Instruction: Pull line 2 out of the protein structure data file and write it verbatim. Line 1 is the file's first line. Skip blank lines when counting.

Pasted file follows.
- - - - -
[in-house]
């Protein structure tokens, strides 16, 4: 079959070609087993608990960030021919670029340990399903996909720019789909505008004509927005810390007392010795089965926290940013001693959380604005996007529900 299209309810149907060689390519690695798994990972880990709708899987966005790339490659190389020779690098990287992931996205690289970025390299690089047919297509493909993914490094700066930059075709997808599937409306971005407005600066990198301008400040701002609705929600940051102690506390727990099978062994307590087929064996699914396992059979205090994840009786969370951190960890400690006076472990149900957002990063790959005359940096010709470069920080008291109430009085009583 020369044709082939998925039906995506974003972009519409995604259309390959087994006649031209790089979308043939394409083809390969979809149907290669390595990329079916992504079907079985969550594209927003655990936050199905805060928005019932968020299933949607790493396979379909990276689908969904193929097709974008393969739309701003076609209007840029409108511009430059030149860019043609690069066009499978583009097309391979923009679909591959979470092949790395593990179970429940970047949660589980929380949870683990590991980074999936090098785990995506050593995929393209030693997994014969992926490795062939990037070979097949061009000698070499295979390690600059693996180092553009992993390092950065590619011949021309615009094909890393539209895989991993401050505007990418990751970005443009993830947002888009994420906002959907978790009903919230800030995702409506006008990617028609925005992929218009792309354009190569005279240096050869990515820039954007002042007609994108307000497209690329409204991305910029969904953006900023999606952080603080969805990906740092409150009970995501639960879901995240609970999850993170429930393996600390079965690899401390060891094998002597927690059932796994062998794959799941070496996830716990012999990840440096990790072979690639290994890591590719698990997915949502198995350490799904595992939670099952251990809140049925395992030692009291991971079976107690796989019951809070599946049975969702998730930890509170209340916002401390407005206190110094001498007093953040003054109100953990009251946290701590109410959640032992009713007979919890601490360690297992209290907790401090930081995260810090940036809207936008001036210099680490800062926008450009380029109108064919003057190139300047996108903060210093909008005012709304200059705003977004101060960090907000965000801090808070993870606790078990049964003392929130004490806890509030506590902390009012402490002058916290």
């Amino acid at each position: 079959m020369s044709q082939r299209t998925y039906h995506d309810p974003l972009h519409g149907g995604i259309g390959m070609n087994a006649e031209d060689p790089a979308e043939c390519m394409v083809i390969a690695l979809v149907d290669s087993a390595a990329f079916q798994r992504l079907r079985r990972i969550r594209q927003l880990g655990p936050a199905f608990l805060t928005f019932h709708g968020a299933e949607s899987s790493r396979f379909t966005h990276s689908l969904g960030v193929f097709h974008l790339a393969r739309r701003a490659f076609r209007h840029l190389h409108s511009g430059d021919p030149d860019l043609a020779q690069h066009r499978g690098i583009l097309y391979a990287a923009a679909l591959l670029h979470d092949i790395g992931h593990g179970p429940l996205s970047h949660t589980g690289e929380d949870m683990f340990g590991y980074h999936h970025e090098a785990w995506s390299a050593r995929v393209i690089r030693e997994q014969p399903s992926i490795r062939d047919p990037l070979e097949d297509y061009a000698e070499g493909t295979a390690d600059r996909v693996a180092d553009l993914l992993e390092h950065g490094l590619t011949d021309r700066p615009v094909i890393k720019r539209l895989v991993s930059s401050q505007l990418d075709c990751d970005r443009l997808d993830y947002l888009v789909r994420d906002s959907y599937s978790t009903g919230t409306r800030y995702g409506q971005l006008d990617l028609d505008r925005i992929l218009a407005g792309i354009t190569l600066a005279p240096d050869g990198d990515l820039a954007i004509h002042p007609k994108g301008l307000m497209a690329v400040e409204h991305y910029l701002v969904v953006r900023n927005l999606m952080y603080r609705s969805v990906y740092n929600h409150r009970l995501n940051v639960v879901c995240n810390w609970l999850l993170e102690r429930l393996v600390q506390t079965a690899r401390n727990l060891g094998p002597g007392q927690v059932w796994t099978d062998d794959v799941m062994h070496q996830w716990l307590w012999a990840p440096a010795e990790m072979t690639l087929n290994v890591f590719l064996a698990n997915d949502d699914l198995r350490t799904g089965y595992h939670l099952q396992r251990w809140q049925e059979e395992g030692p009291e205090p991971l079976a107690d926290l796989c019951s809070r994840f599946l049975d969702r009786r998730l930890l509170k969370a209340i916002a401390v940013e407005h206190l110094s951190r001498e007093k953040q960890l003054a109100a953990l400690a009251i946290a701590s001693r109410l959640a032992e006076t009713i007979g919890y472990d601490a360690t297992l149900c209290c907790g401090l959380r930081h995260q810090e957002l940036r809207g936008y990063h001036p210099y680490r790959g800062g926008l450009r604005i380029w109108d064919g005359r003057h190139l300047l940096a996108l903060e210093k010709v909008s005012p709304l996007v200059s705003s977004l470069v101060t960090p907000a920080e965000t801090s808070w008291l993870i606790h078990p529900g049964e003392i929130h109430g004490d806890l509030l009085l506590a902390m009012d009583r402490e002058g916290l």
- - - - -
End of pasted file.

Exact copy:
């Protein structure tokens, strides 16, 4: 079959070609087993608990960030021919670029340990399903996909720019789909505008004509927005810390007392010795089965926290940013001693959380604005996007529900 299209309810149907060689390519690695798994990972880990709708899987966005790339490659190389020779690098990287992931996205690289970025390299690089047919297509493909993914490094700066930059075709997808599937409306971005407005600066990198301008400040701002609705929600940051102690506390727990099978062994307590087929064996699914396992059979205090994840009786969370951190960890400690006076472990149900957002990063790959005359940096010709470069920080008291109430009085009583 020369044709082939998925039906995506974003972009519409995604259309390959087994006649031209790089979308043939394409083809390969979809149907290669390595990329079916992504079907079985969550594209927003655990936050199905805060928005019932968020299933949607790493396979379909990276689908969904193929097709974008393969739309701003076609209007840029409108511009430059030149860019043609690069066009499978583009097309391979923009679909591959979470092949790395593990179970429940970047949660589980929380949870683990590991980074999936090098785990995506050593995929393209030693997994014969992926490795062939990037070979097949061009000698070499295979390690600059693996180092553009992993390092950065590619011949021309615009094909890393539209895989991993401050505007990418990751970005443009993830947002888009994420906002959907978790009903919230800030995702409506006008990617028609925005992929218009792309354009190569005279240096050869990515820039954007002042007609994108307000497209690329409204991305910029969904953006900023999606952080603080969805990906740092409150009970995501639960879901995240609970999850993170429930393996600390079965690899401390060891094998002597927690059932796994062998794959799941070496996830716990012999990840440096990790072979690639290994890591590719698990997915949502198995350490799904595992939670099952251990809140049925395992030692009291991971079976107690796989019951809070599946049975969702998730930890509170209340916002401390407005206190110094001498007093953040003054109100953990009251946290701590109410959640032992009713007979919890601490360690297992209290907790401090930081995260810090940036809207936008001036210099680490800062926008450009380029109108064919003057190139300047996108903060210093909008005012709304200059705003977004101060960090907000965000801090808070993870606790078990049964003392929130004490806890509030506590902390009012402490002058916290």